Saturday, July 8, 2017

Science or Ideology?

Ideology is the systematic body of ideas, ideals, and beliefs forming the basis of human action. Science is the systematic study of the physical world in order to acquire knowledge about how it works. Knowledge of how our world works may be influenced by the ideology we bring to the study process. 

To what degree is scientific discovery tainted or influenced by ideology of the scientists? All parties may not agree on the results of scientific studies and research. Even fewer may agree on the action plan our results suggest. This statement implies some science is heavy on ideology and could have negative outcomes. We acknowledge that ideology could have both negative and positive results as we appraise the fruit of science discovery. The statement “Science tells us that…” could be heavily value-laden. 

The scope of the 450-year old Scientific Revolution is often misunderstood. In that period science has provided us with a wonderful means of discovery of the truths of our physical world, invention, and application. Modern society could not function without its benefits. Science existed prior to the revolution but its impact was inconsistent among the world’s cultures. Some productive empiricism, observation, and induction existed but utilization of formal scientific method was still distant.

The Scientific Revolution formalized the methods of science investigation and research and has paralleled other important social revolutions such as the modern Agricultural Revolution, the Industrial Revolutions, the Urban Sanitary Revolution and the 19th century medical revolution in Germ Theory. Each of these revolutions was opposed by some members of society on ideological grounds. In terms of pure science, ideology has sometimes blocked the way to truth discovery.

In our study of science we are concerned about the philosophy of science which overviews our concerns about these issues. At the risk of complicating (or clarifying) our discussion, we present a definition of science philosophy: “Philosophers of science typically understand the epistemological and philosophical dimensions of science—presuppositions, values, what kinds of knowledge claims are being made and how they are justified.”  

Science historian Mary Jo Nye, speaking about famous science philosopher Michael Polanyi (1891-1976) writes, “By the 1970s practitioners of the social construction of science…were explaining scientific theories as the result of negotiations of competing interests within scientific communities, so that scientists’ claims for the value-free objectivity and universal validity of their results became a matter of self-interest rather than reflections of the natural world.” Polanyi stressed the importance of personal commitment in the practice of science. He claimed personal knowledge and commitment drove the scientist more than scientific method. “We believe more than we can prove; we know more than we can say,” stated Polanyi. One of his signature publications was titled “Personal Knowledge.” With this degree of personal input to science, we observe that science is not a totally objective field of study.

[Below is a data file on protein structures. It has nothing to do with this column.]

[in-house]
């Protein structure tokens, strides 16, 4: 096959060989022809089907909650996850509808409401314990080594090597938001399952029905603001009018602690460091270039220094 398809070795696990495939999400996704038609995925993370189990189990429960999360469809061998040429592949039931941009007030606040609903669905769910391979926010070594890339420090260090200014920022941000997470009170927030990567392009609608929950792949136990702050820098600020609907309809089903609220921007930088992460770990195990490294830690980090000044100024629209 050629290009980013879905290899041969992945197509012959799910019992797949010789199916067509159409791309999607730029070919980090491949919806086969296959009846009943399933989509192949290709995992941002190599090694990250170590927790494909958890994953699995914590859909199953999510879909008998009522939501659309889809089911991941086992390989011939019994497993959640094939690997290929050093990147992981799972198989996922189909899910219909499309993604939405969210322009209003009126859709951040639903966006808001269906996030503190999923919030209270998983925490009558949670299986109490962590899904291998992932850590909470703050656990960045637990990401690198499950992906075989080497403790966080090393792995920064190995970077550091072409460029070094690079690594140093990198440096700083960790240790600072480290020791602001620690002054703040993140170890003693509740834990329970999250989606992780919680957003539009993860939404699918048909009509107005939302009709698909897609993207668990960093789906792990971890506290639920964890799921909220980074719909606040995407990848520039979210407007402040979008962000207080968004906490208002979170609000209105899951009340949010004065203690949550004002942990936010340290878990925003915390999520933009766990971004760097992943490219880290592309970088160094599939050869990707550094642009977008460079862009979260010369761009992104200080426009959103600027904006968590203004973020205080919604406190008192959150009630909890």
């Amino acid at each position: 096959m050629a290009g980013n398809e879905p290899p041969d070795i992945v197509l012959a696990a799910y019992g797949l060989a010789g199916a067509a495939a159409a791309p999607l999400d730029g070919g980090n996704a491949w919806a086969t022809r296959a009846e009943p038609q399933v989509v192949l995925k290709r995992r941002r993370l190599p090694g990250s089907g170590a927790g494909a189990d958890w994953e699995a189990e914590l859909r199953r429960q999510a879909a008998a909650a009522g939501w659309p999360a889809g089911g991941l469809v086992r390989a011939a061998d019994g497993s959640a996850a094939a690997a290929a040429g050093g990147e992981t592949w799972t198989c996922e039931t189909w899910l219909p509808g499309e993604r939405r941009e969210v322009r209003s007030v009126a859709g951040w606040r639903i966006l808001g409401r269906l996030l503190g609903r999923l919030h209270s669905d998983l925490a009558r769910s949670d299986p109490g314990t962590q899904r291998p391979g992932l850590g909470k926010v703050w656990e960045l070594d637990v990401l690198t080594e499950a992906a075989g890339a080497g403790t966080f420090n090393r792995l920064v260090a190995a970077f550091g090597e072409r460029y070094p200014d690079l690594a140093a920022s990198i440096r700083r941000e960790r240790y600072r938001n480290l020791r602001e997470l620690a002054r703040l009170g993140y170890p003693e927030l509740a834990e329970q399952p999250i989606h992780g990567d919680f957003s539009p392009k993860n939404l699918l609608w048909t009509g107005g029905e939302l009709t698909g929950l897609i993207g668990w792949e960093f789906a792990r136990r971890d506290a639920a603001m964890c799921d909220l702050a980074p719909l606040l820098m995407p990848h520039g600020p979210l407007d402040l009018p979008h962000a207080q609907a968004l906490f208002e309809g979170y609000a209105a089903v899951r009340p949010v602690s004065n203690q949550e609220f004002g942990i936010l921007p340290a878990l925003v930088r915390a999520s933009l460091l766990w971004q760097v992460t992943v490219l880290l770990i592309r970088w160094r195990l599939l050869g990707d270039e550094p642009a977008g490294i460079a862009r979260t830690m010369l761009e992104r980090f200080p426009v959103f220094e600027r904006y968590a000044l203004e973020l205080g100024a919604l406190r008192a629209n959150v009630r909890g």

Thomas Kuhn (1922-1996), physicist, historian, and philosopher of science wrote of “paradigm shifts” instead of linear progress in our knowledge of science. The scientific community is ruled by shifting consensus. His seminal work The Structure of Scientific Revolutions was not the first to advance the idea that personalities and politics play a large role in science. Many modern science philosophers such as Karl Popper (1902-1994) and Paul Feyerabend (1924-1994) have advanced divergent views of the objective certainty of science truth as opposed to science as just another ideology.

Like it or not, ideology and science always overlap. We challenge readers to investigate the difficult complexity of this phenomenon for themselves. Instead of the hope of separating ideology from science, we must accept the benefit of ideology in all human production, science included. We strive for sound thinking as we search for an appropriate balance. Neither ideology nor science exists as a singular entity.

Christians working professionally in physical sciences, earth sciences, or biological sciences may interpret scripture passages as devotional or inspirational in their professional activity. Jeremiah 33:25 refers to the fixed laws of heaven and earth. The astrophysicist takes inspiration from insightful cosmic commentary by the prophet in Isaiah 40:21-26. The famous passages in Psalm 139 on the fearfully wonderful prenatal “weaving” of our unformed body motivates awe for the omnipotent Author of Life. A case could easily be made that ideology, tantamount to worldview, inspires professional production. 

The differences between ideology and worldview are subtle. The influence of ideology could channel scientific process or application in many different directions. For example, if political or profit-minded ideology negatively impacts science, results could be more harmful to science than devotional or inspirational effects. Actions resulting from benevolent or altruistic ideology is a desirable outcome of the linkage of ideology and science.